Milk processors, producer-handlers and a Nevada dairy weigh in.
Three dairy organizations have filed counter-proposals to the historic petition for a California Federal Milk Marketing Order (FMMO) presented to USDA in February.
The Dairy Institute of California, the California Producer Handlers Association (CPHA) and Ponderosa Dairy each met the April 10 deadline set by USDA for additional Federal Order proposals. Read their responses here.
The three newest proposals follow the formal hearing request USDA received Feb. 4 from three California dairy cooperatives. California Dairies Inc., Land O’Lakes and Dairy Farmers of America are joint petitioners seeking a hearing from USDA to consider a Federal Order pricing system in the Golden State.
Milk Processors: Pooling Should Remain Voluntary
The Dairy Institute, a trade association that represents California’s milk processors, believes “there are no significant disorderly marketing conditions that warrant” a California Federal Order proposal or hearing. But recognizing that USDA may proceed with an FMMO hearing, the Institute has proposed a federal plan patterned after the other 10 FMMOs now operating in the U.S.
Under the Institute’s plan, “pooling” would be voluntary, as it is in all other FMMOs. In those Federal Orders, all Class I milk handlers (bottlers) pay the regulated minimum price for the milk they purchase. Under the co-ops’ plan, however, pooling would be mandatory. In other words, voluntary de-pooling of any class of milk will not be permitted.
“If a new FMMO is adopted for California, it should be structured and operated like all the other federal milk marketing orders,” says Rachel Kaldor, the Institute’s executive director. “But the co-ops are proposing a plan that ‘cherry picks’ from the current state system, creating a hybrid federal system that would put California’s dairy industry at a competitive disadvantage with other states.”
Producer-Handlers Want Quota Exemption Preserved
CPHA is made up of four California dairies that produce and process milk for delivery to consumers: Foster Dairy Farms Inc., Hollandia Dairy Inc., Producers Dairy Foods Inc. and Rockview Dairies Inc. CPHA’s proposal seeks to preserve the producer-handler quota exemption “in any FMMO adopted in California that also retains the California quota system.”
For decades, a portion of producer-handlers’ milk has been exempt from pooling “due to the different market and pricing relationships with the end buyer of their milk,” CPHA’s 16-page proposal says.
Under the co-ops’ petition, producer-handlers who hold exempt quota would be subject to pooling – “an all or nothing determination,” notes CPHA. That would eliminate “nearly all the value in investments and strategic business decisions they made over nearly 50 years to maintain their respective exempt quota.”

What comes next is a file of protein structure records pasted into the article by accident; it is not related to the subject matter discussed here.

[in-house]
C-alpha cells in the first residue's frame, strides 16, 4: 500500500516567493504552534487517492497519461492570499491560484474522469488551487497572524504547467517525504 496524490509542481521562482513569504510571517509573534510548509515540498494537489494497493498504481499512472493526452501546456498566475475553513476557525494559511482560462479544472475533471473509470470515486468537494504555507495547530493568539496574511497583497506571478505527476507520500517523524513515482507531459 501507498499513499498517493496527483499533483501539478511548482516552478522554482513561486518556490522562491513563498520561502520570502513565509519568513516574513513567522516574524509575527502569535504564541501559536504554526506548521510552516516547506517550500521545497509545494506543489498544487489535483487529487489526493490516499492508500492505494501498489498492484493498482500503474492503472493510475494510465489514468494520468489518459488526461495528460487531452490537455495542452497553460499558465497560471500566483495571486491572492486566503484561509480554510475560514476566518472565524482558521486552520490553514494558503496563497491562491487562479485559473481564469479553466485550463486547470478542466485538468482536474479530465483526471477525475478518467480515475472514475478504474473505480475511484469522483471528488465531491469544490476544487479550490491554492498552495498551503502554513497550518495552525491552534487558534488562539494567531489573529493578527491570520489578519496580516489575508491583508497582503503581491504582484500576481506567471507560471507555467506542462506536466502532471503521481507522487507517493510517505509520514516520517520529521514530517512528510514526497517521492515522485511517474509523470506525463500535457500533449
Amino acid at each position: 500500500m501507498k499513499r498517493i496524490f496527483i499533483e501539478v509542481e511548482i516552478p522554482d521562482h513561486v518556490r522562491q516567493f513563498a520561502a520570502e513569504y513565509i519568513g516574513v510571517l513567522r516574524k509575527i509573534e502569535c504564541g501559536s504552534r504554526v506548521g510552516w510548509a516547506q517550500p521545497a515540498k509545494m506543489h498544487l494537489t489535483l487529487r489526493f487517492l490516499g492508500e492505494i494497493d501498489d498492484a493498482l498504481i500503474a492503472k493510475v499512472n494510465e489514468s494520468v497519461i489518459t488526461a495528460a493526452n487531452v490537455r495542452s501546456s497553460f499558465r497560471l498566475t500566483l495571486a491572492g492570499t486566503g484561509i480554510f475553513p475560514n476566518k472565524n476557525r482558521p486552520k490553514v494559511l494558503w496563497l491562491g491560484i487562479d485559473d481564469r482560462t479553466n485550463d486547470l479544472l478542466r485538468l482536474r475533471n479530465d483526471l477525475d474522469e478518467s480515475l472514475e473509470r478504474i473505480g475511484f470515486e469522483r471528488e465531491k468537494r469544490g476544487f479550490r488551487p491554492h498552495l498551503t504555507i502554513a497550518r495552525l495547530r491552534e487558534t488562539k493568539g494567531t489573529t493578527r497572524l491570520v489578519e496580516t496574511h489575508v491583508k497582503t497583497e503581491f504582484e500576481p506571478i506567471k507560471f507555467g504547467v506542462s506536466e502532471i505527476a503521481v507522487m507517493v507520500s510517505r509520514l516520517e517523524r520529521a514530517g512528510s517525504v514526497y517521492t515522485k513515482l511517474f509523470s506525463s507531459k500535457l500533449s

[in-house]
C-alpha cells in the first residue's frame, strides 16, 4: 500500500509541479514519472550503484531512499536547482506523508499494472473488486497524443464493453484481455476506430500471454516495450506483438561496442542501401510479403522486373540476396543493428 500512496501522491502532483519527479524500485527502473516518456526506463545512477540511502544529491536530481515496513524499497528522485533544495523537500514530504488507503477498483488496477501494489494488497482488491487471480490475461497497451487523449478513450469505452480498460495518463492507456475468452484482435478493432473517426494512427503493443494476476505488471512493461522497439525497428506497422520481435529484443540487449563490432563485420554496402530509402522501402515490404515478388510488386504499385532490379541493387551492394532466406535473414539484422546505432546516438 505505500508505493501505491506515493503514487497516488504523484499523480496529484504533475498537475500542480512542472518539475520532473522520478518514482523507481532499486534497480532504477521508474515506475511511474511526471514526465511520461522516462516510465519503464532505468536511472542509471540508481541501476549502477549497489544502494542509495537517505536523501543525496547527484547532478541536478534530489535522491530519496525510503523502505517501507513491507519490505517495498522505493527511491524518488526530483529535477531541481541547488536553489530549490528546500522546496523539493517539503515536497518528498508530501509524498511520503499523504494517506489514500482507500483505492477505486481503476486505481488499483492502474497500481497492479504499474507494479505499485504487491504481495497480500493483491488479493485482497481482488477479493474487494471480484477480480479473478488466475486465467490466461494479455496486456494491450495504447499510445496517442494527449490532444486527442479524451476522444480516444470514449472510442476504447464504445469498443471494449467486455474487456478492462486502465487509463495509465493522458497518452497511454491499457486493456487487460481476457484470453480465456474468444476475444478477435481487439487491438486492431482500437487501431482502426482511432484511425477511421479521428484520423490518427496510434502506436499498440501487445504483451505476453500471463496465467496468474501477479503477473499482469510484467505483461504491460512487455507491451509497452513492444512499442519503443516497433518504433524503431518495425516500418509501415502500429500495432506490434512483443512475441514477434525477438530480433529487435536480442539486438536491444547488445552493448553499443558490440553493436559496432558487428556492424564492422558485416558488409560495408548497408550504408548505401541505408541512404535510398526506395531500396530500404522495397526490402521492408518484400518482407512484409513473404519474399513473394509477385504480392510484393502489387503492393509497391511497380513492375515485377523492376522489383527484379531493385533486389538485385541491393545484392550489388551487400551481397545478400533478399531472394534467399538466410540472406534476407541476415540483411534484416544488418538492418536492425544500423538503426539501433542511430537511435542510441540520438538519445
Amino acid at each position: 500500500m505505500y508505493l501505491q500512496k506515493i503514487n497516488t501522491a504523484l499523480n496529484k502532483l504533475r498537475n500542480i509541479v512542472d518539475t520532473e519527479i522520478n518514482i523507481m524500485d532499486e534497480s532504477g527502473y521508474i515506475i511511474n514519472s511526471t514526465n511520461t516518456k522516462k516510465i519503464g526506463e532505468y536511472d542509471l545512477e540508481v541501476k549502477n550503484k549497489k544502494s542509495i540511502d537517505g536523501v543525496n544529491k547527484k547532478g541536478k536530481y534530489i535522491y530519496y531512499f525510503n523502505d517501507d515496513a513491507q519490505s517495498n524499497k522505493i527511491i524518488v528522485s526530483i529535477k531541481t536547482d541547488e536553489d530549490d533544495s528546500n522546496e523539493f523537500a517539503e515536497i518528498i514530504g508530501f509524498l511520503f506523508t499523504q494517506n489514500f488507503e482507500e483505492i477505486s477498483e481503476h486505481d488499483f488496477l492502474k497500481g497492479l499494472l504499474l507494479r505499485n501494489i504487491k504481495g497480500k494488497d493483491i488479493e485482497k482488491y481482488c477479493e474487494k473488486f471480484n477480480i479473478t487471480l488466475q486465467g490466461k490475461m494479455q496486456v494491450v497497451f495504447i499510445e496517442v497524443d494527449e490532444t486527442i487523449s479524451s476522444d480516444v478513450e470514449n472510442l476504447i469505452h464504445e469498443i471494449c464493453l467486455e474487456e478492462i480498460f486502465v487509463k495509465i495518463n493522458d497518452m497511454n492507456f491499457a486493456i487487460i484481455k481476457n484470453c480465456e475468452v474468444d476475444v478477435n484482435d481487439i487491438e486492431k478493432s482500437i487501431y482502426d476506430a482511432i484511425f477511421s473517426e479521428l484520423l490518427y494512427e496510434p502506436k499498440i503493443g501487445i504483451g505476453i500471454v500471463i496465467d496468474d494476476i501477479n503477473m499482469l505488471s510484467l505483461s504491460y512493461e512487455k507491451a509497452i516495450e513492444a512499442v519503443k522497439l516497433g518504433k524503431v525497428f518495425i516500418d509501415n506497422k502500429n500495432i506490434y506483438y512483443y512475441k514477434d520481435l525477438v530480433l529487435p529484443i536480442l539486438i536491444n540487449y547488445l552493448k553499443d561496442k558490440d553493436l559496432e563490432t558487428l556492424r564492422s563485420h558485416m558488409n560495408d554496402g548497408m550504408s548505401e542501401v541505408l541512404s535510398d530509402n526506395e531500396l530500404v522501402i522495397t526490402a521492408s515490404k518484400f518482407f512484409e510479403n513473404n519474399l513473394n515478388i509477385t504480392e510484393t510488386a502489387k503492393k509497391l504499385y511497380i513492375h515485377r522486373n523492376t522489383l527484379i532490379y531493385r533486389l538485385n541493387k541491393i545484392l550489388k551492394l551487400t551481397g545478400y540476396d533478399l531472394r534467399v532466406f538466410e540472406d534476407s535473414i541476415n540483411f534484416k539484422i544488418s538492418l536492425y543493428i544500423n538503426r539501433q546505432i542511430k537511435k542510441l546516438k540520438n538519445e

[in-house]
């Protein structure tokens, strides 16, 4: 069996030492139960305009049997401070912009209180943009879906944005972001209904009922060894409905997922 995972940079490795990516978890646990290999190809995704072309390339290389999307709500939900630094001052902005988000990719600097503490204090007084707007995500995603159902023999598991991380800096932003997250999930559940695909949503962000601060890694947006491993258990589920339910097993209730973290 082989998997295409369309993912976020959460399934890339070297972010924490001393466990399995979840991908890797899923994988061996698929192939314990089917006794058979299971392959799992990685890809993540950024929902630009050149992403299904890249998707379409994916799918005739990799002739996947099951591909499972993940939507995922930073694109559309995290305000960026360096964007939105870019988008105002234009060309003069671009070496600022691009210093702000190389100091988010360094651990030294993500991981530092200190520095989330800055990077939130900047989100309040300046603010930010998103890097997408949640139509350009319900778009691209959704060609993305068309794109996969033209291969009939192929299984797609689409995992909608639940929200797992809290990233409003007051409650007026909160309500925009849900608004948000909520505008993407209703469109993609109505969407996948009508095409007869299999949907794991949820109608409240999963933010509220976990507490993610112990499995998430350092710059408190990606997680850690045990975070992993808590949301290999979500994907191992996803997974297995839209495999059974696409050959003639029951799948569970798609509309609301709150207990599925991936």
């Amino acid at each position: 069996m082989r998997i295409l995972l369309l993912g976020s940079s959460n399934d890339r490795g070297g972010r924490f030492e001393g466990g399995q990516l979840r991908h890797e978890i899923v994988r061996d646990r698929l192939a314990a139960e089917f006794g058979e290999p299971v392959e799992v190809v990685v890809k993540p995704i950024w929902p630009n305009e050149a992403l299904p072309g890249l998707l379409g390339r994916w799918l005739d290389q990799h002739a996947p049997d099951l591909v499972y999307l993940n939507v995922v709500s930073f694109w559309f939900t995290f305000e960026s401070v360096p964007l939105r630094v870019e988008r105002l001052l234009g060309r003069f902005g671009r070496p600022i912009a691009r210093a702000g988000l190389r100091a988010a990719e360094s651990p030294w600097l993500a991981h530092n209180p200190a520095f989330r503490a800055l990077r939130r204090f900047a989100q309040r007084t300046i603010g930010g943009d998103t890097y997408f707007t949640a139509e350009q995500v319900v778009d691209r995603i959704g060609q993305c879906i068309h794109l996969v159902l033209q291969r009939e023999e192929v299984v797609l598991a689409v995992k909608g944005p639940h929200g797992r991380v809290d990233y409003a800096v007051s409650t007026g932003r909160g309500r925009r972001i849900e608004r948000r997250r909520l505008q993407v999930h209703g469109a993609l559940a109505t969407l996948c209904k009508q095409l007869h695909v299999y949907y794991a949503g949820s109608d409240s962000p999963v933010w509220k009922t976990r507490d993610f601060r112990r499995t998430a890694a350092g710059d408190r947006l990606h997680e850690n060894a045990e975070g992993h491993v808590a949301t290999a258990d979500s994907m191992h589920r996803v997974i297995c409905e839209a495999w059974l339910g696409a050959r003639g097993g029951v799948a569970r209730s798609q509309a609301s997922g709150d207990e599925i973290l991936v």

“Preserving their quota exemption is necessary for the continued viability of their dairies,” CPHA states.
The co-ops’ FMMO plan calls for retaining California’s decades-old quota program. None of the nation’s 10 FMMOs includes quota. California’s milk pool quota is an asset that brings its owners a higher milk price.
“Maintaining the exempt treatment for the quota honors the original intent of the quota system," CPHA says, adding that "the overall impact to the market and pricing is nominal at best as the percentage of the producer-handler exempt quota production is only 0.6% of the total California market.”
Discrimination against Out-of-Area Milk Producers
Ponderosa Dairy, situated on the California border in Amargosa Valley, Nev., has supplied fluid milk to California since 1994. As an out-of-state dairy, Ponderosa has not been able to purchase or own quota under California’s program. But, alternatively, it is permitted to receive the plant-blend price for its milk. That’s the average of class utilization for the plant.
The co-ops have proposed that Nevada milk should receive the lowest of two blend prices, according to Ponderosa Dairy’s comments to USDA. That “would fundamentally alter the pricing that has been available to Nevada raw milk shippers . . . and would frustrate Ponderosa’s investment in Nevada, which was made against the backdrop of the California system,” Ponderosa Dairy says.
Echoing the Dairy Institute’s stance, Ponderosa Dairy believes the co-ops’ have not presented sufficient evidence of a need to promulgate an FMMO in California. It also maintains that Nevada raw milk does not cause disorderly marketing for California, and the co-ops’ proposal “erects a trade barrier” that discriminates against out-of-area milk producers.
The Nevada dairy recommends that if a FMMO hearing is held, a new provision could be added to the California order that removes the trade barrier and retains the plant-blend status historically afforded to Nevada milk, “so that out-of-area producers are not subsidizing quota for California producers.”
California is the nation’s top milk producer, accounting for more than 20% of U.S. output. California’s dairy producers have operated under a statewide milk pricing system since the 1930s. In contrast, the majority of producers in the rest of the nation operate under a Federal Order.
Proponents of an FMMO believe the failure of California's state system to pay a fair price has cost California’s dairy producers nearly $2 billion since 2011.